Women now hold some of the most senior jobs in the grocery industry. Chloe Ryan and The Grocer team asked 35 of today's most influential women in food and drink how they did it and how far there is still to go

Irene Rosenfeld stunned the business world this autumn with her takeover bid for Cadbury and, let's be honest, not just because the bid came out of the blue. There was also an element of surprise that such an audacious bid was being tabled by a woman.

In this country, we're just not used to women as powerful as the Kraft chairman and chief executive (or the PepsiCo chairman and chief executive, Indra Nooyi, for that matter). So rare are female CEOs in the UK that when Imperial Tobacco named Alison Cooper its new head this month, she became only the fifth female CEO at the helm of a FTSE 100 company.

But prospects for women are improving and not just on the manufacturing side. In August, Asda CFO Judith McKenna was tipped in the Daily Telegraph to take the top job if Andy Bond defected to M&S, and has been identified as a serious contender for the top role at Morrisons a prospect that would surely have been unthinkable a couple of years ago.

Whether a natural tipping point has been reached or the recession has made the idea of female bosses more appealing (a cynic might also suspect it is partly because they're cheaper), women are finally breaking through the glass ceiling.

As our pick of 35 of the most influential women in grocery today shows, they're succeeding in every field not just marketing and HR, but roles traditionally occupied by men, like strategy (Tesco's group strategy director is a woman) and supply chain (P&G's supply network operations director is also female).

The challenge, say many of the 35, is to get more women on the board. Although Sainsbury's boasts three women on its 12-strong board, it is very much the exception that proves the rule. One in four FTSE 100 companies still have exclusively male boards and only 12.2% of board-level directors are women, according to the latest Female FTSE report.

The feeling among our 35 is that it isn't sexism holding women back (though nobody is kidding themselves it doesn't still exist) so much as a shortage of suitable candidates. Historically many women chose to or had no choice but to put families before careers.

The early career of Gwyn Burr, the Sainsbury's customer director credited with increasing customer numbers from 14.5 million to 18 million per week, tells the tale of how things used to be. When Burr started her career at Asda, she lost her job when, three months after joining, she discovered she was pregnant. "After some negotiations, Asda agreed to re-employ me after I had my son," she says. "It was tough, but you just get on."

However, Burr saw attitudes towards women become more progressive, after being appointed to the Asda board in her early 30s. This was largely achieved through hard graft, but Burr also says that by the time she came to have her third child, the law had changed to protect the jobs of women while on maternity leave.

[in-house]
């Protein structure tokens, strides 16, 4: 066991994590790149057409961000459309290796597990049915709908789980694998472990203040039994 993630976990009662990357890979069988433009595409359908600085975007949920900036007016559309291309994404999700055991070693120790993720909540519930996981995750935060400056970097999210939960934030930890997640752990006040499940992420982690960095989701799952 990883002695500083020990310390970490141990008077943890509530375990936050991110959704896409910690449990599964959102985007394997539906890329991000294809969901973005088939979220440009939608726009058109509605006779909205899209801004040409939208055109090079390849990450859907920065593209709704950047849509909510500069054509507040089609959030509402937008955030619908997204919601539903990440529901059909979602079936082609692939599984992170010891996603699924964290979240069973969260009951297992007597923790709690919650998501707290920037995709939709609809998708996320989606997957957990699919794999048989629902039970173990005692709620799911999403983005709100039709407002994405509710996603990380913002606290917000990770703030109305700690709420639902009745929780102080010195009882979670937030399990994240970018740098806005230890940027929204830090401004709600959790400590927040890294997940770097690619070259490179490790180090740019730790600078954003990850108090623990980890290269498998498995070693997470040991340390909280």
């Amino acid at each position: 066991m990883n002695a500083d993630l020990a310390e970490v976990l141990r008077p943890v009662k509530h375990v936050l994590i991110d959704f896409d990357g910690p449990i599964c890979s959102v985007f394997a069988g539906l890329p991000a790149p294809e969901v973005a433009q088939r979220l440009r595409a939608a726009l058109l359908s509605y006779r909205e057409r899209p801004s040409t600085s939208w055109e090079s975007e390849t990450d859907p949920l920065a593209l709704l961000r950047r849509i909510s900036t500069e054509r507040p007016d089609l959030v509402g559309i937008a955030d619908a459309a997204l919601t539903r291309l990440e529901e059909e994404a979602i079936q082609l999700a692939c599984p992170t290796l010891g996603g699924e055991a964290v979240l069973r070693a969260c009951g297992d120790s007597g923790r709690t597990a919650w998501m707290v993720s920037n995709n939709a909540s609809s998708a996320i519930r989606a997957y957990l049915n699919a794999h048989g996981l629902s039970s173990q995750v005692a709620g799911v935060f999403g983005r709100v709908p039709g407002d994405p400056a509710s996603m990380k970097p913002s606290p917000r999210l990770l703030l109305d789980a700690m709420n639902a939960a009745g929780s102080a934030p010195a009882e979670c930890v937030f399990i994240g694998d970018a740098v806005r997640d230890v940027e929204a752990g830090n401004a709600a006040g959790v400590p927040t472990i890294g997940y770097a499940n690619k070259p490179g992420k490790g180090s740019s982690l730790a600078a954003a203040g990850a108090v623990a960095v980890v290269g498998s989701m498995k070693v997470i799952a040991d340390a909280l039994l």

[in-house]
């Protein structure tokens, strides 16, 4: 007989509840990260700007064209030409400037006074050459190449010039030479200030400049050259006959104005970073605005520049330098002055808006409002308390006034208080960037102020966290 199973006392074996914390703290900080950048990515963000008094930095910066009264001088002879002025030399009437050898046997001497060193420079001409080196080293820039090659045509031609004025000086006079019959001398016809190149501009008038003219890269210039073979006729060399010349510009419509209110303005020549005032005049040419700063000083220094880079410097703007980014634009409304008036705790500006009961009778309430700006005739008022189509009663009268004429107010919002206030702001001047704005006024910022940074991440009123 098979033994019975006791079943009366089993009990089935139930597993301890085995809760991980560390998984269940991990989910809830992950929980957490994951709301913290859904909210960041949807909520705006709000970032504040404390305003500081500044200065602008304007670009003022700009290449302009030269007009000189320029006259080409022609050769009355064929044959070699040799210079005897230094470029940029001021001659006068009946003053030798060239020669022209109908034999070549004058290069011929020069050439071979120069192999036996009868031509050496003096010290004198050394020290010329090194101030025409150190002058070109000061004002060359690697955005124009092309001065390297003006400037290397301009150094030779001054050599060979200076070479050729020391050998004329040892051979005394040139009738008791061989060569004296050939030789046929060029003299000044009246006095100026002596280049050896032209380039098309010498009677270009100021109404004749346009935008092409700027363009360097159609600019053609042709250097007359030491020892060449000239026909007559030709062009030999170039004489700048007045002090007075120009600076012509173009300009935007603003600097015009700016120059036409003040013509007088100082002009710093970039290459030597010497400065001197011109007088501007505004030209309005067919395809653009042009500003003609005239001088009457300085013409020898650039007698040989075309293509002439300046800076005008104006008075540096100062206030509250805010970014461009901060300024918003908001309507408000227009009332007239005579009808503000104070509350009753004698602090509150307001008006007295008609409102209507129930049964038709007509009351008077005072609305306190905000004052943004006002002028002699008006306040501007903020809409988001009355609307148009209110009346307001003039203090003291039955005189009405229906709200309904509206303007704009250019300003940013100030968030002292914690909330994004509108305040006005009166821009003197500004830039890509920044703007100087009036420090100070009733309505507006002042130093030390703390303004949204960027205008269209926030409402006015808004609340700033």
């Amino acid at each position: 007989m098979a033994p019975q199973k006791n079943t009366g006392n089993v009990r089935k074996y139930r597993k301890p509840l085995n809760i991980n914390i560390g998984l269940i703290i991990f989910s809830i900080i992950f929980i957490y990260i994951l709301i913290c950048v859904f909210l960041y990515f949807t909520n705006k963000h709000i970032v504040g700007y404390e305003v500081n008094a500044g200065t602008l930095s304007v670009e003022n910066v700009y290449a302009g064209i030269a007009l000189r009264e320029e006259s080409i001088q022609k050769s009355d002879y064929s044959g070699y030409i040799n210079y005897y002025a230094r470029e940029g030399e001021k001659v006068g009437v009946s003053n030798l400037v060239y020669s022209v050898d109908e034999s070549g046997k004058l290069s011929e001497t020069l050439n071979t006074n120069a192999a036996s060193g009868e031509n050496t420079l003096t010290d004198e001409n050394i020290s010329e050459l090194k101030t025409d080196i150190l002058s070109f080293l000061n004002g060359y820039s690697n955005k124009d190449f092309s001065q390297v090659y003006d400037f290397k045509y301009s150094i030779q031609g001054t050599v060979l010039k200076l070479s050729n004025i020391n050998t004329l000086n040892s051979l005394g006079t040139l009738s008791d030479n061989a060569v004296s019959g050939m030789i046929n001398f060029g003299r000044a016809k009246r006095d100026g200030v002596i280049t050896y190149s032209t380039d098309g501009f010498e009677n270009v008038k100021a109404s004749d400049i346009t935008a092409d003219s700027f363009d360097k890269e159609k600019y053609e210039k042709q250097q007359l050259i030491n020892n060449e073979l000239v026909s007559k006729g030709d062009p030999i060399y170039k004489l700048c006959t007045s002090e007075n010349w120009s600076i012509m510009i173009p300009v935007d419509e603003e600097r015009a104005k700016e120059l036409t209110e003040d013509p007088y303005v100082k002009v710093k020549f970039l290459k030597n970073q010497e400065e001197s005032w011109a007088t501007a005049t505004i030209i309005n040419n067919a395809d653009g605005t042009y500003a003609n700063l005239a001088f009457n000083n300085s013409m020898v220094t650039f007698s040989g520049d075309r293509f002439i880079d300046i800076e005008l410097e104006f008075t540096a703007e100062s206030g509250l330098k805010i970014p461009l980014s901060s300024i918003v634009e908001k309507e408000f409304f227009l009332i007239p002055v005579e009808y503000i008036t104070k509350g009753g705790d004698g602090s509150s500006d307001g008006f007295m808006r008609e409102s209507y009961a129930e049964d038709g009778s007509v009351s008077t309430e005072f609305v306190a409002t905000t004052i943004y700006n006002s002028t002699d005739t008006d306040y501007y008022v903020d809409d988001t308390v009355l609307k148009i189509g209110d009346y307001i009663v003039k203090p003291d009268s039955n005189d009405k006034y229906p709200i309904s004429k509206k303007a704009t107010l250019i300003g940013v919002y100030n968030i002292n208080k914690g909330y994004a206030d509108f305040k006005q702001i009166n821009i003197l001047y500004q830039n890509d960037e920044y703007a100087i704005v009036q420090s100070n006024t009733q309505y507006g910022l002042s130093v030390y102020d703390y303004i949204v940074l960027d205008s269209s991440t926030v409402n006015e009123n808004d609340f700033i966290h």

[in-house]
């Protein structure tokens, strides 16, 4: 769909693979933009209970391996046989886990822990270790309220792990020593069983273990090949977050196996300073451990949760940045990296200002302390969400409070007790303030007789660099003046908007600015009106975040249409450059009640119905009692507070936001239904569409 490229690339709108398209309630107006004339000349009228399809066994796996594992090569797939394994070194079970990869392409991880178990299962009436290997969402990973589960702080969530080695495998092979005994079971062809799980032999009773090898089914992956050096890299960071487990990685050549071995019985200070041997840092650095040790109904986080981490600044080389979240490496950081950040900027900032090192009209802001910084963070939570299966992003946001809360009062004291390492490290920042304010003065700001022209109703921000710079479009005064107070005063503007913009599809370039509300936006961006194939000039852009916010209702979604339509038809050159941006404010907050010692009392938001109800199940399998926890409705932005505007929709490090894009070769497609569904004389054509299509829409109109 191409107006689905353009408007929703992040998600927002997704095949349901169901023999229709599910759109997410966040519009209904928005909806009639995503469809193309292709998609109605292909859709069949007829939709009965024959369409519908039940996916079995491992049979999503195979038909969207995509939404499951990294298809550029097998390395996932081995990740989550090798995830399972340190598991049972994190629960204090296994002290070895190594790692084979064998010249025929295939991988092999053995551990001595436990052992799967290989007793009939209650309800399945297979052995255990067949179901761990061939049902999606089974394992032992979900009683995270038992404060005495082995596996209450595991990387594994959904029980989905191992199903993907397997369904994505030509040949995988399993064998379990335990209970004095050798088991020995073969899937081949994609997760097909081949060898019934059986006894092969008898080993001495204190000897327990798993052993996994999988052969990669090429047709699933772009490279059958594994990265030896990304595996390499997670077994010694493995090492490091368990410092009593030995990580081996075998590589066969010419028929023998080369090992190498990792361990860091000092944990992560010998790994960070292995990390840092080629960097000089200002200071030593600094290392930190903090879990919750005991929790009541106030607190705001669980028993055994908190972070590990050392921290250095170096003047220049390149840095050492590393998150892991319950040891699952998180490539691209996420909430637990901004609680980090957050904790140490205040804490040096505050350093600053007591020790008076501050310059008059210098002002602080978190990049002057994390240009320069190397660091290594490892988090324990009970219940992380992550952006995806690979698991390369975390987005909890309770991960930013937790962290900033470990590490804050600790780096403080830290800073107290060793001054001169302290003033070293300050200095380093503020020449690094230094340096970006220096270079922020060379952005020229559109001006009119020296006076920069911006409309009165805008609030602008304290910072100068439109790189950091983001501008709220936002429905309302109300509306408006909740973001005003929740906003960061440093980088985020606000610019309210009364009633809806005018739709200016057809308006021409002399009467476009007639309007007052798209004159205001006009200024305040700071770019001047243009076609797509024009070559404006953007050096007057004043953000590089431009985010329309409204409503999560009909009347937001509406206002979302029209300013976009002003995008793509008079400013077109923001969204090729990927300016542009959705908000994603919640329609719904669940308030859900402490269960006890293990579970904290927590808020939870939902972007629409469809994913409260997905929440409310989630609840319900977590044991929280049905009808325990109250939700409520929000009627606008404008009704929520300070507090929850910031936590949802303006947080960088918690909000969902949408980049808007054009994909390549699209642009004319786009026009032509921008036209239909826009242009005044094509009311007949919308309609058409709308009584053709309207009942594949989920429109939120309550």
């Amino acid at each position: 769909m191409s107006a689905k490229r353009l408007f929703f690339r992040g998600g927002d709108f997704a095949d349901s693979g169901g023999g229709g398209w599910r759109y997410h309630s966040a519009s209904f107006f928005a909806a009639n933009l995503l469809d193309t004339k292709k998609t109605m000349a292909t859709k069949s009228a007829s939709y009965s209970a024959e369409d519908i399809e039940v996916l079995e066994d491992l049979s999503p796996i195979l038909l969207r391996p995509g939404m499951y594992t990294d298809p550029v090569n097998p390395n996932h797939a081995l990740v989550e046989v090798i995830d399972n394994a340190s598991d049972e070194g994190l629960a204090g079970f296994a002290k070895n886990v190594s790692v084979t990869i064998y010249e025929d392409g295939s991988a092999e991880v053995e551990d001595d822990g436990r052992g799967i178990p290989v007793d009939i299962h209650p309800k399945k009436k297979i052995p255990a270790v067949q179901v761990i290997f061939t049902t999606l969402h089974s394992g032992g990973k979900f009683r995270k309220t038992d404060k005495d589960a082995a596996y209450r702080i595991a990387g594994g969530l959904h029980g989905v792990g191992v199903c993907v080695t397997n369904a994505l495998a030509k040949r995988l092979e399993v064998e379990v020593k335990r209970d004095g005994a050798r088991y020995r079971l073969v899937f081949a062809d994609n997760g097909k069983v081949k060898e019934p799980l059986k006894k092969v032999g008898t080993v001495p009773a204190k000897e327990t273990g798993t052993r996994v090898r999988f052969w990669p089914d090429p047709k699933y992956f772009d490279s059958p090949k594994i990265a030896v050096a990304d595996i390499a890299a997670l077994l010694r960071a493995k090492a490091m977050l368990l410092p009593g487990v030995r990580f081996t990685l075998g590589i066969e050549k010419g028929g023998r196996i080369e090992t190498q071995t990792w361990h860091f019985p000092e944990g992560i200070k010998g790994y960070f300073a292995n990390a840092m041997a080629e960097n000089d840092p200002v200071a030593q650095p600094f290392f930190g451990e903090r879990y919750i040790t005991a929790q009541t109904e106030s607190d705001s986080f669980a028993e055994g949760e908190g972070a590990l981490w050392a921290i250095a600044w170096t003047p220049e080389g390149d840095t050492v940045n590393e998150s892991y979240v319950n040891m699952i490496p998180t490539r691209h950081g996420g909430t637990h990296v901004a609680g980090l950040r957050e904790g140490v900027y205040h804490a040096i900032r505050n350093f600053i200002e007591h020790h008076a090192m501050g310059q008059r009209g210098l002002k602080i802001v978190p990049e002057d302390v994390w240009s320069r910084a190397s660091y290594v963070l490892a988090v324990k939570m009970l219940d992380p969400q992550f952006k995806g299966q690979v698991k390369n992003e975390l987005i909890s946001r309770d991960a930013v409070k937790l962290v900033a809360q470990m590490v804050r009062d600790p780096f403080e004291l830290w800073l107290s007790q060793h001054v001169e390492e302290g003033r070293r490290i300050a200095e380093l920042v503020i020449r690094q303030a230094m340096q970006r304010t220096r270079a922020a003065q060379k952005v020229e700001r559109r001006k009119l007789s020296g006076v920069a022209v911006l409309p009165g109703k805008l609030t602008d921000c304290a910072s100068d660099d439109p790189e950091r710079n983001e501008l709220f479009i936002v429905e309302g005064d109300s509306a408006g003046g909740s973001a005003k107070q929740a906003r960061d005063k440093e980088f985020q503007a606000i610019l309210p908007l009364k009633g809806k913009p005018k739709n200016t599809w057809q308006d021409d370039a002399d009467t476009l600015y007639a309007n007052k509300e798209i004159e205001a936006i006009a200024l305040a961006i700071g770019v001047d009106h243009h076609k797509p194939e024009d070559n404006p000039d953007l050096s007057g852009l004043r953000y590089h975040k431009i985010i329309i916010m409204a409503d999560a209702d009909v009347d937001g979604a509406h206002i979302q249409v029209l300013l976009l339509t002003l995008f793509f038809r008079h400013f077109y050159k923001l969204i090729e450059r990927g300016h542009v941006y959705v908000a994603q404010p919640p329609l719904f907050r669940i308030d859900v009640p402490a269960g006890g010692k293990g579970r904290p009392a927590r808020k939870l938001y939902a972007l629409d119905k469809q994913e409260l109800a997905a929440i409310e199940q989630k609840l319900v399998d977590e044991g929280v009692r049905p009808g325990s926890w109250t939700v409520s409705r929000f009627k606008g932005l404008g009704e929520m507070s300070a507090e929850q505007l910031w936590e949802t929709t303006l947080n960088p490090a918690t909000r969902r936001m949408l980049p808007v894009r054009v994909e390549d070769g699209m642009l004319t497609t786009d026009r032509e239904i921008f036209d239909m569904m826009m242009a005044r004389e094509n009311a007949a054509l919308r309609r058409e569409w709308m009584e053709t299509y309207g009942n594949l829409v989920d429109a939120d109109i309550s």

"I am grateful for my four spells of maternity leave," adds Tesco corporate and legal affairs director Lucy Neville-Rolfe, who says her professional role model is Margaret Thatcher. "Working women with children like myself used to find it almost impossible to juggle work and home life until businesses and attitudes changed."

The promotion of her colleague Jill Easterbrook to group strategy director while on maternity leave is testament to how much more flexible the Tesco workplace has become.

Judith Batchelar, director of Sainsbury's brand, has also managed to juggle family and career successfully, having spent 12 years at Marks & Spencer while raising a family and been promoted at M&S during the five-year period when she was working three days a week.

In the past, bosses tended to "promote mini-mes", she says, which led to bland boardrooms. Culturally, there have been big changes during her career. "I remember it was a big deal when women were first allowed to wear trousers at work," she recalls. "I have seen tremendous change. People no longer have in mind a stereotype of what a successful person looks like."

Emma Fox, commercial director for ambient food at Asda, agrees: "I think more companies are waking up to the fact that almost 80% of grocery purchase decisions are made by women. Companies are realising we actually need a diverse board so we can better represent our customers."

In some areas of the industry, however, stereotypes persist. Hanne Søndergaard, UK deputy chief executive at Arla Foods, puts the dearth of board-level women down to an outdated perception by some men. "Some board members see it as a very natural thing today, while others perhaps still feel the board is for real 'hard' men.